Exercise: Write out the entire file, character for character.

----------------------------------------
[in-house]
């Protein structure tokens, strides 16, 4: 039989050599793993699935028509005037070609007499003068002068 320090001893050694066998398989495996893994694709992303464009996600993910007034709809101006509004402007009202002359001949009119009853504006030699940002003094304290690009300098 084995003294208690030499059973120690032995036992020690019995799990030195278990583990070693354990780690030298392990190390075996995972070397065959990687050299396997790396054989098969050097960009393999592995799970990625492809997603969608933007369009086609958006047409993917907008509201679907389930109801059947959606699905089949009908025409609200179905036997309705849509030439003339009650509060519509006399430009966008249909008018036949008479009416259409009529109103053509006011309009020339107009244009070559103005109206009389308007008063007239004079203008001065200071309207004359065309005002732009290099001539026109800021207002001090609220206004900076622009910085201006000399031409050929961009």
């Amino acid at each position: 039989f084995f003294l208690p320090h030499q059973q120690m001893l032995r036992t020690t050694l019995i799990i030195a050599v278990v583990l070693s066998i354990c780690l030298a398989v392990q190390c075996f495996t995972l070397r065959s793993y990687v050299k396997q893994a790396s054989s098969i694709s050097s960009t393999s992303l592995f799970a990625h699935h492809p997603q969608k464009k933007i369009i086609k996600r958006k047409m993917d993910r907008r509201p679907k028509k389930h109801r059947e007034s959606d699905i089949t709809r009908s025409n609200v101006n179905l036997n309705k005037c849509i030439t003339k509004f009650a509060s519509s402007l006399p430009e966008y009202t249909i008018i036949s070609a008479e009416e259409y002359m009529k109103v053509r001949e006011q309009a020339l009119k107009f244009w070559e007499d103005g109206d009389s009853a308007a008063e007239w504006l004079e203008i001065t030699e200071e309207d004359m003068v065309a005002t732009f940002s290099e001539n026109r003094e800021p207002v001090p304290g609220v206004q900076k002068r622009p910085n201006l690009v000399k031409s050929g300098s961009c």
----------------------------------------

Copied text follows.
[in-house]
């Protein structure tokens, strides 16, 4: 039989050599793993699935028509005037070609007499003068002068 320090001893050694066998398989495996893994694709992303464009996600993910007034709809101006509004402007009202002359001949009119009853504006030699940002003094304290690009300098 084995003294208690030499059973120690032995036992020690019995799990030195278990583990070693354990780690030298392990190390075996995972070397065959990687050299396997790396054989098969050097960009393999592995799970990625492809997603969608933007369009086609958006047409993917907008509201679907389930109801059947959606699905089949009908025409609200179905036997309705849509030439003339009650509060519509006399430009966008249909008018036949008479009416259409009529109103053509006011309009020339107009244009070559103005109206009389308007008063007239004079203008001065200071309207004359065309005002732009290099001539026109800021207002001090609220206004900076622009910085201006000399031409050929961009």
């Amino acid at each position: 039989f084995f003294l208690p320090h030499q059973q120690m001893l032995r036992t020690t050694l019995i799990i030195a050599v278990v583990l070693s066998i354990c780690l030298a398989v392990q190390c075996f495996t995972l070397r065959s793993y990687v050299k396997q893994a790396s054989s098969i694709s050097s960009t393999s992303l592995f799970a990625h699935h492809p997603q969608k464009k933007i369009i086609k996600r958006k047409m993917d993910r907008r509201p679907k028509k389930h109801r059947e007034s959606d699905i089949t709809r009908s025409n609200v101006n179905l036997n309705k005037c849509i030439t003339k509004f009650a509060s519509s402007l006399p430009e966008y009202t249909i008018i036949s070609a008479e009416e259409y002359m009529k109103v053509r001949e006011q309009a020339l009119k107009f244009w070559e007499d103005g109206d009389s009853a308007a008063e007239w504006l004079e203008i001065t030699e200071e309207d004359m003068v065309a005002t732009f940002s290099e001539n026109r003094e800021p207002v001090p304290g609220v206004q900076k002068r622009p910085n201006l690009v000399k031409s050929g300098s961009c």